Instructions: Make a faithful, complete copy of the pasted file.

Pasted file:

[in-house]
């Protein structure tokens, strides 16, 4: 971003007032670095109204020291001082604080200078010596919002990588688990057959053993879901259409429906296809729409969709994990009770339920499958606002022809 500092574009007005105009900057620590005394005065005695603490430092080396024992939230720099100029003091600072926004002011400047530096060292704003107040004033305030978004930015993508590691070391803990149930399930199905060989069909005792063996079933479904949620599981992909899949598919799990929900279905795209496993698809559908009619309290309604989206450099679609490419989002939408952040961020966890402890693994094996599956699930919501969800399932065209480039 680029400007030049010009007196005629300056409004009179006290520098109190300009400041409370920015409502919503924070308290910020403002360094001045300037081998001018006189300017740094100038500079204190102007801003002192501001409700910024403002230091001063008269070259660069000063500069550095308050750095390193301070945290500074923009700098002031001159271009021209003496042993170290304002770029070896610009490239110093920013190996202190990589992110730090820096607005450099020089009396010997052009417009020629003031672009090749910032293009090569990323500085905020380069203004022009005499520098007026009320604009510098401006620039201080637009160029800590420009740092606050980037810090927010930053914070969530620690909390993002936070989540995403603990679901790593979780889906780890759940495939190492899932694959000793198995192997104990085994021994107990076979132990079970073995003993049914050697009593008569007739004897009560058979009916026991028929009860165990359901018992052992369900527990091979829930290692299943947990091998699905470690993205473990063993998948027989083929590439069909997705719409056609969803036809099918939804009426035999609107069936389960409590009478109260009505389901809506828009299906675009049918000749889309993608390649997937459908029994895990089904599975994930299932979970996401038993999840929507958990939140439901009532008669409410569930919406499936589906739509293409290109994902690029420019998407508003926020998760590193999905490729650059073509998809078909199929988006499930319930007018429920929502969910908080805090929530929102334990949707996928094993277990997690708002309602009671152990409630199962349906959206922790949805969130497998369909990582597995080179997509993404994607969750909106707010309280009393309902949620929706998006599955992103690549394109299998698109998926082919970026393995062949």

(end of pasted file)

[in-house]
């Protein structure tokens, strides 16, 4: 971003007032670095109204020291001082604080200078010596919002990588688990057959053993879901259409429906296809729409969709994990009770339920499958606002022809 500092574009007005105009900057620590005394005065005695603490430092080396024992939230720099100029003091600072926004002011400047530096060292704003107040004033305030978004930015993508590691070391803990149930399930199905060989069909005792063996079933479904949620599981992909899949598919799990929900279905795209496993698809559908009619309290309604989206450099679609490419989002939408952040961020966890402890693994094996599956699930919501969800399932065209480039 680029400007030049010009007196005629300056409004009179006290520098109190300009400041409370920015409502919503924070308290910020403002360094001045300037081998001018006189300017740094100038500079204190102007801003002192501001409700910024403002230091001063008269070259660069000063500069550095308050750095390193301070945290500074923009700098002031001159271009021209003496042993170290304002770029070896610009490239110093920013190996202190990589992110730090820096607005450099020089009396010997052009417009020629003031672009090749910032293009090569990323500085905020380069203004022009005499520098007026009320604009510098401006620039201080637009160029800590420009740092606050980037810090927010930053914070969530620690909390993002936070989540995403603990679901790593979780889906780890759940495939190492899932694959000793198995192997104990085994021994107990076979132990079970073995003993049914050697009593008569007739004897009560058979009916026991028929009860165990359901018992052992369900527990091979829930290692299943947990091998699905470690993205473990063993998948027989083929590439069909997705719409056609969803036809099918939804009426035999609107069936389960409590009478109260009505389901809506828009299906675009049918000749889309993608390649997937459908029994895990089904599975994930299932979970996401038993999840929507958990939140439901009532008669409410569930919406499936589906739509293409290109994902690029420019998407508003926020998760590193999905490729650059073509998809078909199929988006499930319930007018429920929502969910908080805090929530929102334990949707996928094993277990997690708002309602009671152990409630199962349906959206922790949805969130497998369909990582597995080179997509993404994607969750909106707010309280009393309902949620929706998006599955992103690549394109299998698109998926082919970026393995062949």